After achieving a reluctant Top Ten hit with a rock version of the traditional Irish pub ballad "Whiskey in the Jar," Thin Lizzy began work on Vagabonds of the Western World -- their third, and ultimately last album for Decca Records. The single's surprise success gave the band bargaining power to demand more money and time to record, resulting in their first sonically satisfying album. The environmentally-conscious R&B of "Mama Nature Said" kicks things off with Eric Bell leading the way on slide guitar. The overblown "The Hero and the Madman" and the tepid "Slow Blues" threaten to derail the proceedings, but all is well again when the band break into their first bona fide classic "The Rocker." Brimming with attitude and dangerous swagger, Lynott sets the tone as drummer Brian Downey explodes into life for the first time on vinyl. Lizzy's Irish heritage permeates the title track, and the beautiful "Little Girl in Bloom" is absolutely flawless, featuring Lynott, the poet, in top form. In many ways, Vagabonds actually rocks harder than Lizzy's next album, the soulful Night Life -- often considered the band's first "important" record. And with the inclusion of four non-LP singles, including the aforementioned "Whiskey in the Jar," this package becomes even more appealing.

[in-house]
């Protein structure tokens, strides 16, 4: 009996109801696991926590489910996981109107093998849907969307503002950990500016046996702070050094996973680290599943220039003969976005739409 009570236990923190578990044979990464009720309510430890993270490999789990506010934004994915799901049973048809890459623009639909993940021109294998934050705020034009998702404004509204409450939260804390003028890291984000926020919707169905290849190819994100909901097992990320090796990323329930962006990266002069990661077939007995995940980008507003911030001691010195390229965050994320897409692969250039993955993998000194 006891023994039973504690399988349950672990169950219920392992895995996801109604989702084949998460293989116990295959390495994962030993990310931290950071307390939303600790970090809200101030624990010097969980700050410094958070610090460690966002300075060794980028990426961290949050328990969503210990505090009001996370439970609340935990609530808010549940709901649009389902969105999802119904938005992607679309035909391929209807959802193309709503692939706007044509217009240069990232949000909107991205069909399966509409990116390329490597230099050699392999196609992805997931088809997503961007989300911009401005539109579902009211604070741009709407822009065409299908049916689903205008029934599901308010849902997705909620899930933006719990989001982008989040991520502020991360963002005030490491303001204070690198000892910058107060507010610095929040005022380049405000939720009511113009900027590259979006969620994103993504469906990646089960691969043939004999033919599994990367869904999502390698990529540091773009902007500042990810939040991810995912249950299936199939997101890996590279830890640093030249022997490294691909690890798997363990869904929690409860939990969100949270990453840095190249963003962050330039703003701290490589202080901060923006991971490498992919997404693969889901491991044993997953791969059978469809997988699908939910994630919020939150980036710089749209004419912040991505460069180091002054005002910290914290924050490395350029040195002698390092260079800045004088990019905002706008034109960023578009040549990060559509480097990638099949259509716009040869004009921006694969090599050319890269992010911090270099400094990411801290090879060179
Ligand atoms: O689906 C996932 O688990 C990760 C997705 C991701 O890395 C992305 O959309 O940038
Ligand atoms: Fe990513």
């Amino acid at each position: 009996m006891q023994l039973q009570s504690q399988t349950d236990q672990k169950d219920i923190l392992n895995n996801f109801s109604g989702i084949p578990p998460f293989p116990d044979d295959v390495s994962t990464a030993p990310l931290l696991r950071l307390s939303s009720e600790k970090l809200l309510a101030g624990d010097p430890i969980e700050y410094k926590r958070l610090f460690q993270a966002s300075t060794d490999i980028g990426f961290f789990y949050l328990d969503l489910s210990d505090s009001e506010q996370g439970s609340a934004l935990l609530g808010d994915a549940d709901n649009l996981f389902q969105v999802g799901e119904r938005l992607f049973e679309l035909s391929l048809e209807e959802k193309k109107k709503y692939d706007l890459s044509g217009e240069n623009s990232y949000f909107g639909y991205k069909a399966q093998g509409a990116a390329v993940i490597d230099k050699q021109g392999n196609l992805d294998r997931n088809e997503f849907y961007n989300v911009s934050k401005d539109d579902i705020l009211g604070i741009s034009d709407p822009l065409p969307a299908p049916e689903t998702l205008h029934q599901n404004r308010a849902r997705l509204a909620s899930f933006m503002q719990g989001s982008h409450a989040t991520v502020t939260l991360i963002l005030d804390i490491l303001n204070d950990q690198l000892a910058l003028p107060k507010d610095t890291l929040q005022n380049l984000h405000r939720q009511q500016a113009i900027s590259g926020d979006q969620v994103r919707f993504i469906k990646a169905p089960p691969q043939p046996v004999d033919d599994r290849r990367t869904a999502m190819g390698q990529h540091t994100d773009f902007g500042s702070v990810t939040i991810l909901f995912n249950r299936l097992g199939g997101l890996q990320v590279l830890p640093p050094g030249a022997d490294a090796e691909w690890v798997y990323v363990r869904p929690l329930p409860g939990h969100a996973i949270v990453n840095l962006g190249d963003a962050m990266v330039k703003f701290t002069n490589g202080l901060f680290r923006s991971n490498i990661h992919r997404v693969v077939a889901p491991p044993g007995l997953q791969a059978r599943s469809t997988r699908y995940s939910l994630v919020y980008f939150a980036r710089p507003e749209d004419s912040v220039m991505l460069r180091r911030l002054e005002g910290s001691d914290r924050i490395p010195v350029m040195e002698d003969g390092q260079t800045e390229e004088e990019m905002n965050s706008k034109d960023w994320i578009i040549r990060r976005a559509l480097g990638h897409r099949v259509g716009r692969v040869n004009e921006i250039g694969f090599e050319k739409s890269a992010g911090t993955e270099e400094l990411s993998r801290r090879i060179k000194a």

AllMusic Review by Eduardo Rivadavia